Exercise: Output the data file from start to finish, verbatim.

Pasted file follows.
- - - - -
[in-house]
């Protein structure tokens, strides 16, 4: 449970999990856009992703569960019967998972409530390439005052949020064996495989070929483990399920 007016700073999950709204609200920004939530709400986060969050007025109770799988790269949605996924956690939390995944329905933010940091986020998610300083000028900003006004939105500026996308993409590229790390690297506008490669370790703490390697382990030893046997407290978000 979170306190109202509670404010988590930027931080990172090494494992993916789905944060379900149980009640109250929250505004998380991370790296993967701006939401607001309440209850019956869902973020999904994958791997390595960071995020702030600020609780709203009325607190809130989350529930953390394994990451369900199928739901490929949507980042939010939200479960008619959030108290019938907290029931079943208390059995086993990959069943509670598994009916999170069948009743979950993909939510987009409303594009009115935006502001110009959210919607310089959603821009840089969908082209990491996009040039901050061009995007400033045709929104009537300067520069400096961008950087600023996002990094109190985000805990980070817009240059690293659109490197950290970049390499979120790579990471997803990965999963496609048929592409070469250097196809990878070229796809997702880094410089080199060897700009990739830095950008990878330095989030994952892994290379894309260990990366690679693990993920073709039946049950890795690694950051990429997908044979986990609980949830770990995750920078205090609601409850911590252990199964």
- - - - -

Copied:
[in-house]
């Protein structure tokens, strides 16, 4: 449970999990856009992703569960019967998972409530390439005052949020064996495989070929483990399920 007016700073999950709204609200920004939530709400986060969050007025109770799988790269949605996924956690939390995944329905933010940091986020998610300083000028900003006004939105500026996308993409590229790390690297506008490669370790703490390697382990030893046997407290978000 979170306190109202509670404010988590930027931080990172090494494992993916789905944060379900149980009640109250929250505004998380991370790296993967701006939401607001309440209850019956869902973020999904994958791997390595960071995020702030600020609780709203009325607190809130989350529930953390394994990451369900199928739901490929949507980042939010939200479960008619959030108290019938907290029931079943208390059995086993990959069943509670598994009916999170069948009743979950993909939510987009409303594009009115935006502001110009959210919607310089959603821009840089969908082209990491996009040039901050061009995007400033045709929104009537300067520069400096961008950087600023996002990094109190985000805990980070817009240059690293659109490197950290970049390499979120790579990471997803990965999963496609048929592409070469250097196809990878070229796809997702880094410089080199060897700009990739830095950008990878330095989030994952892994290379894309260990990366690679693990993920073709039946049950890795690694950051990429997908044979986990609980949830770990995750920078205090609601409850911590252990199964």